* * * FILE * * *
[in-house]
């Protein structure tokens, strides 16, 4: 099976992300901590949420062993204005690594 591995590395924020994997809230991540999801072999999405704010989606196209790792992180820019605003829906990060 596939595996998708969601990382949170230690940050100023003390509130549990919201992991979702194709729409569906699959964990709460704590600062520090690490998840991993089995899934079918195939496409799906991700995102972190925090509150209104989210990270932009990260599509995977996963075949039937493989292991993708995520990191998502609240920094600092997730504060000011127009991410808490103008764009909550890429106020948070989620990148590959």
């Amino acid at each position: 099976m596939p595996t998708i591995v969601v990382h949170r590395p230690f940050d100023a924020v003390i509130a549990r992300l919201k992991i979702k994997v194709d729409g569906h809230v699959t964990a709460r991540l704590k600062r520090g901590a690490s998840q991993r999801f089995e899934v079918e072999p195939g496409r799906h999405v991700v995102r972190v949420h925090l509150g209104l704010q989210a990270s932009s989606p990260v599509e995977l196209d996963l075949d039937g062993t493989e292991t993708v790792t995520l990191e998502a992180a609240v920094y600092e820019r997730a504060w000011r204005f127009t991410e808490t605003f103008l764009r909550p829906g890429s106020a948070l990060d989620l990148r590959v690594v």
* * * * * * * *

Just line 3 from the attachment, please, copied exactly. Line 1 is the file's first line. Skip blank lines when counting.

């Amino acid at each position: 099976m596939p595996t998708i591995v969601v990382h949170r590395p230690f940050d100023a924020v003390i509130a549990r992300l919201k992991i979702k994997v194709d729409g569906h809230v699959t964990a709460r991540l704590k600062r520090g901590a690490s998840q991993r999801f089995e899934v079918e072999p195939g496409r799906h999405v991700v995102r972190v949420h925090l509150g209104l704010q989210a990270s932009s989606p990260v599509e995977l196209d996963l075949d039937g062993t493989e292991t993708v790792t995520l990191e998502a992180a609240v920094y600092e820019r997730a504060w000011r204005f127009t991410e808490t605003f103008l764009r909550p829906g890429s106020a948070l990060d989620l990148r590959v690594v």